George Santos Invited a Guest to the State of the Union. He Said Yes.

Representative George Santos, a Republican facing scrutiny over a web of false claims, including a family connection to the Sept. 11 terrorist attacks, will bring a former firefighter who did rescue work at ground zero as his guest to the State of the Union on Tuesday.

Mr. Santos’s guest, Michael Weinstock, a Democrat who once ran for the House district that Mr. Santos now represents, said that Mr. Santos officially extended an invitation two weeks ago. Mr. Santos confirmed the invitation in a speech on the House floor on Monday.

Mr. Weinstock said he had decided to attend because he is currently suffering from a neurological condition related to his time as an emergency worker and wanted to raise awareness of the needs of those like him.

“I’m cautiously optimistic that I’ll be able to stay focused enough on the issue of 9/11 responders receiving the health care that they need without being sullied by George Santos,” Mr. Weinstock said.

To do so has already proven challenging. Mr. Weinstock, a lawyer, said that he was let go by his law firm last week over his decision to attend the State of the Union with Mr. Santos.

Members of Congress generally get one ticket to bring a guest to the State of the Union address, and many of them make symbolic choices either to highlight issues or make political statements.

But Mr. Santos’s choice of Mr. Weinstock is particularly curious given the questions over the congressman’s purported ties to the Sept. 11 attacks. He has said that his mother, Fatima Devolder, was at the World Trade Center that day, at times claiming that she was working as a financial executive there. In a Twitter post from July 2021, he said that “9/11 claimed my mother’s life.”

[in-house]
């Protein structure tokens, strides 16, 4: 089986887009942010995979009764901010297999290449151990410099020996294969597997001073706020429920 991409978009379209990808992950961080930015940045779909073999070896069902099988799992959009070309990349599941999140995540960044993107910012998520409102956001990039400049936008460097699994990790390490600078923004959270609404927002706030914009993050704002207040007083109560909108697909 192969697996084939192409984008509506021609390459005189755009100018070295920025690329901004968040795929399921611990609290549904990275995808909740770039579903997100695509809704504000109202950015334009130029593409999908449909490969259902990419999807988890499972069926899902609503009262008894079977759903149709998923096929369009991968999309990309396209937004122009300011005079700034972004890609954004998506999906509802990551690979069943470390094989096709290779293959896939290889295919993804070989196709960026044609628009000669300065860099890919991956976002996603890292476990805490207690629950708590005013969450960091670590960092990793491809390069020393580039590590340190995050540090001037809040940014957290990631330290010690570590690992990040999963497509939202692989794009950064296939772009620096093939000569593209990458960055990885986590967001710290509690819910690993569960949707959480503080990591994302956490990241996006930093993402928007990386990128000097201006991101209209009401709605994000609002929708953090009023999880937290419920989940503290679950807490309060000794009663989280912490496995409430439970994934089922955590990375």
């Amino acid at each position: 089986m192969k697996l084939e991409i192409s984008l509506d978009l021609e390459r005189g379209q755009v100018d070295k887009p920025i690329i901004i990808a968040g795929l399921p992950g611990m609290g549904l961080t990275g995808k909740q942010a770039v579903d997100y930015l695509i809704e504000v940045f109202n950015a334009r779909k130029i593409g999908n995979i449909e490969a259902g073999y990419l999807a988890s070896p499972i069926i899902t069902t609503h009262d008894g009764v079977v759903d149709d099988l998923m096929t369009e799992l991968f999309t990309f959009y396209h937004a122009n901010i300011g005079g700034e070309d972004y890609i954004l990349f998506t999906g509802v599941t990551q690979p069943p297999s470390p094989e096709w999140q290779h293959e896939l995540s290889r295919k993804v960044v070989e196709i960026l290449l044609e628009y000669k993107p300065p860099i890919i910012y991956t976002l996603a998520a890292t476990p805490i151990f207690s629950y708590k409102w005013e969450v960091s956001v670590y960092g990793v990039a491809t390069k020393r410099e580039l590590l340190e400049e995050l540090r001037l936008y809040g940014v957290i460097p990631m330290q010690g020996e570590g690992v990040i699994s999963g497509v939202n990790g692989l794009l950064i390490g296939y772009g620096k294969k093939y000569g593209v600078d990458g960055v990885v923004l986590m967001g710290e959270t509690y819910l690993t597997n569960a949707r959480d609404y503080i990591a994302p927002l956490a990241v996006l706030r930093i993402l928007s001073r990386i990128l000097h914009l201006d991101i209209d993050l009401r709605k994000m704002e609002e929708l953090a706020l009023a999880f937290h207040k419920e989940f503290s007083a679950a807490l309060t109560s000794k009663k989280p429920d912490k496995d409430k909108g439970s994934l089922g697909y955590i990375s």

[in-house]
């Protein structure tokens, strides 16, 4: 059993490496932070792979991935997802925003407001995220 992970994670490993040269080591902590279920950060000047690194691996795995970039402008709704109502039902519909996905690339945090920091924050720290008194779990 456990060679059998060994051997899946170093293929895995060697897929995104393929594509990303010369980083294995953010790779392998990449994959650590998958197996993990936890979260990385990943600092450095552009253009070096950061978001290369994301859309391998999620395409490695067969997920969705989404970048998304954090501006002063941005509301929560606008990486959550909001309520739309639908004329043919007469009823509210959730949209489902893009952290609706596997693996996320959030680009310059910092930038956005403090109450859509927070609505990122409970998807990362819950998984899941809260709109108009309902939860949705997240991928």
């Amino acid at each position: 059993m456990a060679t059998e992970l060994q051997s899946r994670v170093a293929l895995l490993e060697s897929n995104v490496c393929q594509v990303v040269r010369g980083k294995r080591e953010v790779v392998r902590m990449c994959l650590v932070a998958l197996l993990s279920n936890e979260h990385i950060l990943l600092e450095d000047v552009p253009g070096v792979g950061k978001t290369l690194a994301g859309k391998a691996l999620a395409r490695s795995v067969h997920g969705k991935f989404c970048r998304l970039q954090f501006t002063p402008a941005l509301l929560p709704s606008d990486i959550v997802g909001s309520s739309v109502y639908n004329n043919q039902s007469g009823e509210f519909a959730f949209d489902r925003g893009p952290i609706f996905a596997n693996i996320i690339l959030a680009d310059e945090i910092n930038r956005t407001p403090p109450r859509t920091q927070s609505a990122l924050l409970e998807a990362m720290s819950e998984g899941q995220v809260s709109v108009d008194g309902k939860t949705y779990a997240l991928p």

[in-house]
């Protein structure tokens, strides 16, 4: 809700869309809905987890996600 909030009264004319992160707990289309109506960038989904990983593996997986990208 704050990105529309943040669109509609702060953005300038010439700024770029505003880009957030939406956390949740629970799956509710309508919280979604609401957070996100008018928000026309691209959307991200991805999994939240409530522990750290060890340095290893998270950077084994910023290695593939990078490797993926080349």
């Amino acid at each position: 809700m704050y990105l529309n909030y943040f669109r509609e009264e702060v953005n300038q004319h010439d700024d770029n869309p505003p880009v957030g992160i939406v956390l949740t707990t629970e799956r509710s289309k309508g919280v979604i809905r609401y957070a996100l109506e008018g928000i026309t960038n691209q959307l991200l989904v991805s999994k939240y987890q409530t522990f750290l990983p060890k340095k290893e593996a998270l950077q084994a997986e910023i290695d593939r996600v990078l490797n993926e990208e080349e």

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Mr. Santos’s campaign website currently says that Ms. Devolder “survived the tragic events on September 11th, but she passed away a few years later when she lost her battle to cancer.”

Ms. Devolder died in 2016, according to her obituary and local news coverage. On immigration documents reviewed by The New York Times, she told government officials in 2003 that she left the United States in 1999 and had not returned since. Mr. Santos’s friends and former roommates could not recall Ms. Devolder ever having worked in finance, and in immigration documents, she described herself as a housekeeper and home aide.

Mr. Santos’s assertions about his mother was one of many that have come under scrutiny after The Times disclosed that he had misled voters about his background and raised questions about both his personal and campaign finances. Mr. Santos has since been largely ostracized by politicians on both sides of the aisle. Ten fellow Republican representatives have called for his resignation, while others have said they refused to associate with him.

Like Mr. Santos, Mr. Weinstock has faced some scrutiny about his own ties to Sept. 11. When he was running in the Democratic primary in 2020 against former Representative Tom Suozzi, the president of his former fire company said that there was no record of Mr. Weinstock being at ground zero on behalf of the company. But other former firefighters said they worked with Mr. Weinstock on rescue and recovery efforts there, and Mr. Weinstock has provided to news outlets at least one photo of him from that day.